Maximum Transmission Unit. Every time you send mail, or transfer a file on your local network, or indeed do anything at all that involves communicating with another machine, data is broken up into packets of a specific size. Every packet has overhead: where it's coming from, where it's going to, and more. Therefore, small packet sizes can be inefficient: you are sending lots of redundant data. On the other hand, larger packet sizes can be bad for tow reasons: one, if a certain percentage of packets have to be retransmitted because of errors , that could be more wasteful than sending smaller packets. Secondly, if a network you pass through uses a smaller MTU than the packets you are sending, it will have to break the packets up into "fragments", which is costly both in time to break them apart and then in time to reassemble at the destination.
Severe MTU problems can cause more than inefficiency: you can lose so much that your session won't work at all. We often see that when setting up VPN's between machines: if the ISP uses a low MTU, the VPN may not work or may work very poorly.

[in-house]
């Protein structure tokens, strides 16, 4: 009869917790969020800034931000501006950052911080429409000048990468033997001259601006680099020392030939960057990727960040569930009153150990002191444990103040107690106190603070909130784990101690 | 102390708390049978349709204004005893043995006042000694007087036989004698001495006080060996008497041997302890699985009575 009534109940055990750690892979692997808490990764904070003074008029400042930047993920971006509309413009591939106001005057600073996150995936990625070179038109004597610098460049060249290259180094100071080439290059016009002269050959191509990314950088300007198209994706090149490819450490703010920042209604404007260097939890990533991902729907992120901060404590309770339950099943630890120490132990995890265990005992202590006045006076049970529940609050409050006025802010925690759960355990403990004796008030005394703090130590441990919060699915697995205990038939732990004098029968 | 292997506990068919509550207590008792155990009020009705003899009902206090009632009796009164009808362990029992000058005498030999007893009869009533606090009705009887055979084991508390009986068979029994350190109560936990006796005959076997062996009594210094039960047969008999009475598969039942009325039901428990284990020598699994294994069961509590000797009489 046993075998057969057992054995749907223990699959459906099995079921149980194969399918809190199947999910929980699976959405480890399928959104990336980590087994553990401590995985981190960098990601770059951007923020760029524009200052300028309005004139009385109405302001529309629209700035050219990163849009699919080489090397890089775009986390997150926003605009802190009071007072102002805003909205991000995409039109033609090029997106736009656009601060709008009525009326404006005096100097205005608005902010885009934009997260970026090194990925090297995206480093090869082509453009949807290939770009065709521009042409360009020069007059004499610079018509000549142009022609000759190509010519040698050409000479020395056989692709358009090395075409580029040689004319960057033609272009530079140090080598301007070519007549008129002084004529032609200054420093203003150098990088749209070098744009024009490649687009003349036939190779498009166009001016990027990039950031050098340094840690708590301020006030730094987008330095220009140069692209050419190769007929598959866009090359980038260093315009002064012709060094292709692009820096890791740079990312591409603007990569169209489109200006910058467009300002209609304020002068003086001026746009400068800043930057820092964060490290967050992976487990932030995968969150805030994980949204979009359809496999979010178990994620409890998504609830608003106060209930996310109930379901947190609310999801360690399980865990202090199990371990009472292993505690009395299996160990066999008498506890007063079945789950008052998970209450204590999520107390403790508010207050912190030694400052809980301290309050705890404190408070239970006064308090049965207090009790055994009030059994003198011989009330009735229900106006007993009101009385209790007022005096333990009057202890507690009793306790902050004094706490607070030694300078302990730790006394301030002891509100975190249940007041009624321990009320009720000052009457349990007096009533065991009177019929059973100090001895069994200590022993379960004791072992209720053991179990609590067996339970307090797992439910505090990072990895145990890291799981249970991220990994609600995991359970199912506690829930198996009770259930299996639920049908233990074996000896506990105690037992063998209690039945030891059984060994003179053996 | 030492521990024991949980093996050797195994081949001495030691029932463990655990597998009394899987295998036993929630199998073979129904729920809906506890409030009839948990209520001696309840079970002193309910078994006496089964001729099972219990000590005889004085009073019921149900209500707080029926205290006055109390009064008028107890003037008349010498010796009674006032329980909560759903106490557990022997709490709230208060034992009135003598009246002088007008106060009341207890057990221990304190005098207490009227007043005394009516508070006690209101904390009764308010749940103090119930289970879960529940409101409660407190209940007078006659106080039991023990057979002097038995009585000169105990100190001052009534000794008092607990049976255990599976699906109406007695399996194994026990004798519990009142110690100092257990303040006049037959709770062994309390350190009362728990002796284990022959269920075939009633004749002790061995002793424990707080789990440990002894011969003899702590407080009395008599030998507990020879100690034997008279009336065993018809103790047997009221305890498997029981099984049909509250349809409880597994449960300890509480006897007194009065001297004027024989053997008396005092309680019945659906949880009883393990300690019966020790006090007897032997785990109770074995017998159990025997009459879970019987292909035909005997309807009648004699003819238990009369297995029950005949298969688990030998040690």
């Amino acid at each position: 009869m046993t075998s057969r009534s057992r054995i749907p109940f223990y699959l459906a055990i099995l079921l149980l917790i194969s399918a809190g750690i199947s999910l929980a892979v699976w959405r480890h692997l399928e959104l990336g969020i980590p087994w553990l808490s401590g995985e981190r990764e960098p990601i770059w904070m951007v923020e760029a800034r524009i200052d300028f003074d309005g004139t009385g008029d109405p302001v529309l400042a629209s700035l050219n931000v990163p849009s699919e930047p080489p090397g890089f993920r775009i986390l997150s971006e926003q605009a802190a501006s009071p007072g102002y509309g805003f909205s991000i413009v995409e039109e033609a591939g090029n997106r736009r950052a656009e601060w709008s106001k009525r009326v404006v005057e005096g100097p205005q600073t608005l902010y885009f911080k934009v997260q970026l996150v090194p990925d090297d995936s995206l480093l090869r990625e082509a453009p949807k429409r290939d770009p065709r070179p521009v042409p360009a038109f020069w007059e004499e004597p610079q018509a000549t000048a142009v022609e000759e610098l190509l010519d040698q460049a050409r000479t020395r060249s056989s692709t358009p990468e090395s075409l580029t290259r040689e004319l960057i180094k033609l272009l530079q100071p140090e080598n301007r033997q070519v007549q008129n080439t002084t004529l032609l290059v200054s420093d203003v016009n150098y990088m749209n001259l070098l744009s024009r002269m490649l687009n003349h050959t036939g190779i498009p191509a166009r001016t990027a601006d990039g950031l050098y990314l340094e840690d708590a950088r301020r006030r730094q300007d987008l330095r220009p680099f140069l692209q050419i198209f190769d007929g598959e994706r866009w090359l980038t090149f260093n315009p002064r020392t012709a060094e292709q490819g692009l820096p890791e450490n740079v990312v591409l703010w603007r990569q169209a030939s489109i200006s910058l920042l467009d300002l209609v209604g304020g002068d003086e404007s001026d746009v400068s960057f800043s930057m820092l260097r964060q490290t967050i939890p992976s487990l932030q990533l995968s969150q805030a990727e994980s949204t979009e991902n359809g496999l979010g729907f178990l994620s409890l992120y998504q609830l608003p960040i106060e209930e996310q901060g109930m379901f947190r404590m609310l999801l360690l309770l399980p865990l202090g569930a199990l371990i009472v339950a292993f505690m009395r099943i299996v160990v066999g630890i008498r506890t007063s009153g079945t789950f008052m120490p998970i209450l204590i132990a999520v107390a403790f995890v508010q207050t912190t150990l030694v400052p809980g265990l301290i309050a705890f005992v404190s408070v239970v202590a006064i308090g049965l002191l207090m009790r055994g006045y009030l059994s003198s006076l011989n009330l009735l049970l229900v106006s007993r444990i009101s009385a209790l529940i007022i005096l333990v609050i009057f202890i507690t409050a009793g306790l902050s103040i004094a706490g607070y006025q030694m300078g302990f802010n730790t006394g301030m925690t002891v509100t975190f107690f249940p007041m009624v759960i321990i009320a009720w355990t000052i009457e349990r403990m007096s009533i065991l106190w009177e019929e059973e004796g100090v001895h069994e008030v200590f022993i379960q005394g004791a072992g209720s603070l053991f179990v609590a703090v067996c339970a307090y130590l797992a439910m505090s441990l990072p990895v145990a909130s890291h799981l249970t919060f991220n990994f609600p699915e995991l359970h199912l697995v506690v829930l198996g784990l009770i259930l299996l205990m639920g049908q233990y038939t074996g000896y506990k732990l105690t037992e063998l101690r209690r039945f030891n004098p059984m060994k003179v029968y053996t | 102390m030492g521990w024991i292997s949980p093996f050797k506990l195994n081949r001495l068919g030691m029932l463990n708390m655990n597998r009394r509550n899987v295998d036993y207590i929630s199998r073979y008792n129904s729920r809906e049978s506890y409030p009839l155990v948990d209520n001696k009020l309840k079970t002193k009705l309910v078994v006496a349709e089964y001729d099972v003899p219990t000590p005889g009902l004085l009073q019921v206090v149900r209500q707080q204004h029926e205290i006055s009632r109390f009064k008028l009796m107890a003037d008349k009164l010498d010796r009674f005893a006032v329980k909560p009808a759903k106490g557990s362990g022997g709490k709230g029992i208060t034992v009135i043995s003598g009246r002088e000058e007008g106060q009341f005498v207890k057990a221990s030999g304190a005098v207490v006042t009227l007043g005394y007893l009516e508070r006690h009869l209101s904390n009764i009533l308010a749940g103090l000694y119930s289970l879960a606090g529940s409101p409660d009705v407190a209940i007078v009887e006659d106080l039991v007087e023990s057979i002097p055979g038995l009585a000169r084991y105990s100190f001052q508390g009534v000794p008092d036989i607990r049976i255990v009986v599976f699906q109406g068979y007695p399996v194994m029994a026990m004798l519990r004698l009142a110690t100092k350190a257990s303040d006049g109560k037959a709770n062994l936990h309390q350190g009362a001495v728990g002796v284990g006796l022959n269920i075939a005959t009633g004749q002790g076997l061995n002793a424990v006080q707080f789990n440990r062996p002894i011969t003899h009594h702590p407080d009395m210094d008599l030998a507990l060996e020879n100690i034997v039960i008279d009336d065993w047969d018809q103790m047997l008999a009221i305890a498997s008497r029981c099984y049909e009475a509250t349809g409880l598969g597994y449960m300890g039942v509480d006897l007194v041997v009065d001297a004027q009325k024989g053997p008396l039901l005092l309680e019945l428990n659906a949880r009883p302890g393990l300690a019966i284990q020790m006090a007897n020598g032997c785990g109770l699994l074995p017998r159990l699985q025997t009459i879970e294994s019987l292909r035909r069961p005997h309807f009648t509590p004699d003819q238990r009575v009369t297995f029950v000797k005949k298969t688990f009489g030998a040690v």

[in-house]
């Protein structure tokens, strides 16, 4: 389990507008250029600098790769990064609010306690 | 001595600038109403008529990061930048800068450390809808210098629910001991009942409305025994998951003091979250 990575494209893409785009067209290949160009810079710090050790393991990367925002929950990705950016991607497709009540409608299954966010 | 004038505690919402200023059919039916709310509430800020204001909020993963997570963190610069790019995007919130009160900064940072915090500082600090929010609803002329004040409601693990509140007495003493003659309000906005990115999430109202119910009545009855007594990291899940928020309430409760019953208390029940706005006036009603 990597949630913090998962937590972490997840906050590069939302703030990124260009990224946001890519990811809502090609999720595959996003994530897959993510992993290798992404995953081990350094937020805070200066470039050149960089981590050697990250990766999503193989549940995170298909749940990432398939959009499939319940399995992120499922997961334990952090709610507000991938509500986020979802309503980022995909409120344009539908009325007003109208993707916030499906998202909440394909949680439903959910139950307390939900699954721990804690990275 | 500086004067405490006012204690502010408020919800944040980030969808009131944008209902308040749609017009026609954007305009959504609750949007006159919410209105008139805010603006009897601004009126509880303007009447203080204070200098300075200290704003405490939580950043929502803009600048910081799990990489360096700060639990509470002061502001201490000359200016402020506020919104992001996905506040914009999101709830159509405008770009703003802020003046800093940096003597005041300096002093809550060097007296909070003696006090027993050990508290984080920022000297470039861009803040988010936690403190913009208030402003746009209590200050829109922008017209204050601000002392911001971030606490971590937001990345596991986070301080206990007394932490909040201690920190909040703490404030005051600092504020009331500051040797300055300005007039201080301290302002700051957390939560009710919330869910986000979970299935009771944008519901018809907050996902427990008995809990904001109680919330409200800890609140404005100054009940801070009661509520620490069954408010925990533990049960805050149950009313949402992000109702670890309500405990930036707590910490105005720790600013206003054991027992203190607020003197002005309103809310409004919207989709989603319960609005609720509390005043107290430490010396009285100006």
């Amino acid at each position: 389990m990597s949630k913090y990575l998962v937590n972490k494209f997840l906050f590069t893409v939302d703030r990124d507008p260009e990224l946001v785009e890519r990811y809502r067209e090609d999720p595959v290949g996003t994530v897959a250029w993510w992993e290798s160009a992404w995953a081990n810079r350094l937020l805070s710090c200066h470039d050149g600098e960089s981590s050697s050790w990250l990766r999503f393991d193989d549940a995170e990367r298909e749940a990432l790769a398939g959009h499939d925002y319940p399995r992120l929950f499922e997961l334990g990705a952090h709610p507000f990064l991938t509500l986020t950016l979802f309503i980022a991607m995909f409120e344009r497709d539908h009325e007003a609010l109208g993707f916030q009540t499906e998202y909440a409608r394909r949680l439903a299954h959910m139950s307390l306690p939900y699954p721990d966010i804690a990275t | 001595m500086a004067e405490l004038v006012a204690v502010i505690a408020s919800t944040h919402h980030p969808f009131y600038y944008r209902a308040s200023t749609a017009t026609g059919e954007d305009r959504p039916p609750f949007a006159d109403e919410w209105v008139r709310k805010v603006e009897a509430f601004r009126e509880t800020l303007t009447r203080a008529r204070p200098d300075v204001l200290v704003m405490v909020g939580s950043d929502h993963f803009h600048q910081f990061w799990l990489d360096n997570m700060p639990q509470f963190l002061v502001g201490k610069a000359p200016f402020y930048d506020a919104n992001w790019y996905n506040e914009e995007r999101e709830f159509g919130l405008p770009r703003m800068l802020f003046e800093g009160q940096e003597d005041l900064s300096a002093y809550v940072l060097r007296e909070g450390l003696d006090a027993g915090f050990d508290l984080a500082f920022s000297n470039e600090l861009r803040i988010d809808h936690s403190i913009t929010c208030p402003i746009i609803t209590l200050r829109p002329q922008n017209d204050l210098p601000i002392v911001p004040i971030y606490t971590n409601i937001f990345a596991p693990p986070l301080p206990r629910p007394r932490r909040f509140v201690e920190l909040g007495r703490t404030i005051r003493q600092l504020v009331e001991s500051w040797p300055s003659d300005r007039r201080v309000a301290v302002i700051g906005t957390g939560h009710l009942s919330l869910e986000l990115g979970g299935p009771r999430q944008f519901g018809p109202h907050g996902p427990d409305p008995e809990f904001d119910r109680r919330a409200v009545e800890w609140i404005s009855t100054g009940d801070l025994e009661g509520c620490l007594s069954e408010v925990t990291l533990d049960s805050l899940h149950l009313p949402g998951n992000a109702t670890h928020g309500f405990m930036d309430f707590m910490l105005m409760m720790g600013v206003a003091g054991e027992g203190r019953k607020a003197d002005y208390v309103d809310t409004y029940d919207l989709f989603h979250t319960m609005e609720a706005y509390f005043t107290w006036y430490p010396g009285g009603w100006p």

The reason for this bad behavior is that a process using a VPN sees its network as "local", so it will tend to attempt higher MTU than it would for the Internet. Generally speaking, internet bound communication will use a lower MTU because of the assumption that there are routers that will make this necessary.
How do you know what MTU to use? Well, unfortunately it's mostly trial and error. There is a protocol for automatically discovering a proper MTU, but nowadays it may not work well: http://www.sendmail.org/tips/pathmtu.html.
MTU problems can affect things right on your LAN, too although that is rare.. You can certainly find more about this with a Google search for "setting MTU". Here's some folks saying we need larger Internet MTU's: http://www.psc.edu/~mathis/MTU/
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Inexpensive and informative Apple related e-books:
Take Control of Podcasting on the Mac, Third Edition
Photos for Mac: A Take Control Crash Course
iOS 8: A Take Control Crash Course
Take Control of Security for Mac Users
Take Control of Your Digital Photos on a Mac